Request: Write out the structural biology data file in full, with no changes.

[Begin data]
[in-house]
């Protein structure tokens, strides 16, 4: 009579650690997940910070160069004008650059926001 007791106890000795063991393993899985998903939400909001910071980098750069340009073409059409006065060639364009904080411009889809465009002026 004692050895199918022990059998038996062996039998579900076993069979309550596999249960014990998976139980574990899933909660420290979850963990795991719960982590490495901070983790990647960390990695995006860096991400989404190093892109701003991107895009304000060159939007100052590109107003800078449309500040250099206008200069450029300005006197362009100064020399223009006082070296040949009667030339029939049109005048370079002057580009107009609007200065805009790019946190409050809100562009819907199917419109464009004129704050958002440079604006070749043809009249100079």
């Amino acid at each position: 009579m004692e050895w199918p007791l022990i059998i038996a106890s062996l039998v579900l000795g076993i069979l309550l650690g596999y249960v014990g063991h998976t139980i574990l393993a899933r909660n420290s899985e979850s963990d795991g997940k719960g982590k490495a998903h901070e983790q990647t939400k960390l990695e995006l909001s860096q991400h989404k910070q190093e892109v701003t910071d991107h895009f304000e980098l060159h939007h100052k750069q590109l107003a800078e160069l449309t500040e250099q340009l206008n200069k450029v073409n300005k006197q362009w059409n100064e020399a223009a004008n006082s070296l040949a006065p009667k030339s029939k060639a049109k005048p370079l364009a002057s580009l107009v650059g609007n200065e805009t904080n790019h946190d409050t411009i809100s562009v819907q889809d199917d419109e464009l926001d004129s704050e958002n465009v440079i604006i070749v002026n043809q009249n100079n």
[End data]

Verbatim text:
[in-house]
């Protein structure tokens, strides 16, 4: 009579650690997940910070160069004008650059926001 007791106890000795063991393993899985998903939400909001910071980098750069340009073409059409006065060639364009904080411009889809465009002026 004692050895199918022990059998038996062996039998579900076993069979309550596999249960014990998976139980574990899933909660420290979850963990795991719960982590490495901070983790990647960390990695995006860096991400989404190093892109701003991107895009304000060159939007100052590109107003800078449309500040250099206008200069450029300005006197362009100064020399223009006082070296040949009667030339029939049109005048370079002057580009107009609007200065805009790019946190409050809100562009819907199917419109464009004129704050958002440079604006070749043809009249100079």
């Amino acid at each position: 009579m004692e050895w199918p007791l022990i059998i038996a106890s062996l039998v579900l000795g076993i069979l309550l650690g596999y249960v014990g063991h998976t139980i574990l393993a899933r909660n420290s899985e979850s963990d795991g997940k719960g982590k490495a998903h901070e983790q990647t939400k960390l990695e995006l909001s860096q991400h989404k910070q190093e892109v701003t910071d991107h895009f304000e980098l060159h939007h100052k750069q590109l107003a800078e160069l449309t500040e250099q340009l206008n200069k450029v073409n300005k006197q362009w059409n100064e020399a223009a004008n006082s070296l040949a006065p009667k030339s029939k060639a049109k005048p370079l364009a002057s580009l107009v650059g609007n200065e805009t904080n790019h946190d409050t411009i809100s562009v819907q889809d199917d419109e464009l926001d004129s704050e958002n465009v440079i604006i070749v002026n043809q009249n100079n």